There's a scene in the middle of the movie "Notting Hill" where Julia Roberts' character is eating dinner at the home of her new boyfriend's friends. Halfway through it, the hostess sitting next to her asks her what she thinks of the chicken.

"I'm a vegetarian," she answers discretely.

Not two seconds later, the host on the other side of the table loudly asks the very same question. To which she replies with a broad and sincere smile, "It's delicious!" The hostess was a little surprised, and then very impressed. She wisely opted to wait until after they'd left to break the news to her husband.

Not to continue this node unnecessarily, but I think the above exchange is exactly in the spirit of the title. Yes, she was vegetarian, but for dietary reasons and not medical or moral ones. She knew that it wouldn't kill her to eat a little chicken for one night, while eating at least a small portion would be the gracious and polite thing to do. They'd worked hard on the meal, and she had been invited at the last minute. It would, indeed, have been seen as rude of her not to eat any of it.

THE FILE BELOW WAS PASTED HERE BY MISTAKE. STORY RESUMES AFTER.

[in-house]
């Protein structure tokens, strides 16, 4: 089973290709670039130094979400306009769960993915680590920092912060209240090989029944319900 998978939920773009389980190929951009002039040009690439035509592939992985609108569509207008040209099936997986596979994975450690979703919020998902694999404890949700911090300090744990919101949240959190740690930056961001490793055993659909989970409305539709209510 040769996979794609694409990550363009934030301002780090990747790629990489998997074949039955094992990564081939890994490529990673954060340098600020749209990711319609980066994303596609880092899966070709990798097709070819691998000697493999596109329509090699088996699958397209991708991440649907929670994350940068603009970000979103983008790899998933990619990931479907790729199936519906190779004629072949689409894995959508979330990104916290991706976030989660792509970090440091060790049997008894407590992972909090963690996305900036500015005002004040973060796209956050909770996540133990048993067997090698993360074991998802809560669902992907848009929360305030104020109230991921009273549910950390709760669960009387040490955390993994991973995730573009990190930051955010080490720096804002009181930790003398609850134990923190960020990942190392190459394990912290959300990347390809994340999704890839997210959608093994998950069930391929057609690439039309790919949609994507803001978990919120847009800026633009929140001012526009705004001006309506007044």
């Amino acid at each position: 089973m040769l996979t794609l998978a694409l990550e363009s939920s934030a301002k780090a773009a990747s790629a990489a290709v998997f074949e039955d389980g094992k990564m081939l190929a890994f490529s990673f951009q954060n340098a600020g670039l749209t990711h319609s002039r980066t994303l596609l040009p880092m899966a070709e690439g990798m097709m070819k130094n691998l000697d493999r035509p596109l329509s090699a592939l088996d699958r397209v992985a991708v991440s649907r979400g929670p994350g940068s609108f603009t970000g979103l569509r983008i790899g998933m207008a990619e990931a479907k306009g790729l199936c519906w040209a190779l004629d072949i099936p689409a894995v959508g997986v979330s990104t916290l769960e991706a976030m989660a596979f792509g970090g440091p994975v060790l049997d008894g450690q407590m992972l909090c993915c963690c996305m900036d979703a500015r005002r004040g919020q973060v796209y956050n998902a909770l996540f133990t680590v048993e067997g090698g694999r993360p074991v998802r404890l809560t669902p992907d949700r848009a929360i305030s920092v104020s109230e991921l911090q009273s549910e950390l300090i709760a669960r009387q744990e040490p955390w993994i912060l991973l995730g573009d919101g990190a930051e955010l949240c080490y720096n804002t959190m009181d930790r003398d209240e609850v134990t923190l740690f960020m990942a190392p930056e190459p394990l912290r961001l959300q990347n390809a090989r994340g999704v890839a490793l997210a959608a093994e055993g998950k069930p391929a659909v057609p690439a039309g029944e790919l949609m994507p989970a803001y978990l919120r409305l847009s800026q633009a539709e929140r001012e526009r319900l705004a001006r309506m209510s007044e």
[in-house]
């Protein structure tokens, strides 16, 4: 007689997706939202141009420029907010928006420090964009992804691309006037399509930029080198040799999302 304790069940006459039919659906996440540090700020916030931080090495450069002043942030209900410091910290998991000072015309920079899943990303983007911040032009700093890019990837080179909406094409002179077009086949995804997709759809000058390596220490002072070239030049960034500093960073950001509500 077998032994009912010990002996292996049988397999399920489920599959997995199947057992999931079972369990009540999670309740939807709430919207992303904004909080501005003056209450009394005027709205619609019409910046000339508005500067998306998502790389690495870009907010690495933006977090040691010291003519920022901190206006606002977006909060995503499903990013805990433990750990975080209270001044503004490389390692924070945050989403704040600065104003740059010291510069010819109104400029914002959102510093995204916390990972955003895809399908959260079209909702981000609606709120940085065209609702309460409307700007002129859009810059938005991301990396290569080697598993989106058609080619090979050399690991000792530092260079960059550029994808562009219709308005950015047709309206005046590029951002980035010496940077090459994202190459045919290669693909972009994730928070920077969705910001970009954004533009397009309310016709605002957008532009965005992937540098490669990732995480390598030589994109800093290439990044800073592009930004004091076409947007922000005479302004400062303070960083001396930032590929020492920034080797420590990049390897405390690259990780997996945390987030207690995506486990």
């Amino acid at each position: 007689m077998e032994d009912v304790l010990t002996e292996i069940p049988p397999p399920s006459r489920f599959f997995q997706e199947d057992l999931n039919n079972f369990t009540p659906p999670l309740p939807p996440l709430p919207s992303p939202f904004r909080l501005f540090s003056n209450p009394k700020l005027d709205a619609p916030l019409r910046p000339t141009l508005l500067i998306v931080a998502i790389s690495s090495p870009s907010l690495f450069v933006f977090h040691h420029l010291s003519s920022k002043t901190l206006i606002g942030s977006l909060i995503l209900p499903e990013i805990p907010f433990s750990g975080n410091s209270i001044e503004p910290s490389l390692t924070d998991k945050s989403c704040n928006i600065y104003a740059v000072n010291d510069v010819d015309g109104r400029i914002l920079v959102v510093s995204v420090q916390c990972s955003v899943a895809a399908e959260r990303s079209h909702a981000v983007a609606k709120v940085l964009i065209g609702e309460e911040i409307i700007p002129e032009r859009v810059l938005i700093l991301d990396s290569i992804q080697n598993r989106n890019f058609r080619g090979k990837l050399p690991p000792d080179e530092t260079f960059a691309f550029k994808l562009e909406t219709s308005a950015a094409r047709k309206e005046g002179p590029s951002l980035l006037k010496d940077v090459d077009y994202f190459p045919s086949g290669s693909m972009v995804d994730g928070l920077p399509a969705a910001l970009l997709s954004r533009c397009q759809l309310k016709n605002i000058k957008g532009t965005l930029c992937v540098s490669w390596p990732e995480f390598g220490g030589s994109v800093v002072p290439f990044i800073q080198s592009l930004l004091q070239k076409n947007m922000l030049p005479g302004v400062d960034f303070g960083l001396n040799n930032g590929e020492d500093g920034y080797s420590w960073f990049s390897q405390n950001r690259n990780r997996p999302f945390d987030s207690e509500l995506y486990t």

The fact that she scored beaucoup points with the hostess because of their brief exchange was a happy coincidence.

Incidentally, the apostle Paul tackled this same problem in Romans 14, and while there were religious dietary restrictions at play there, the principle is pretty much the same. "It is better not to eat meat or drink wine or to do anything else that will cause your brother to fall" -- and the same holds for the reverse.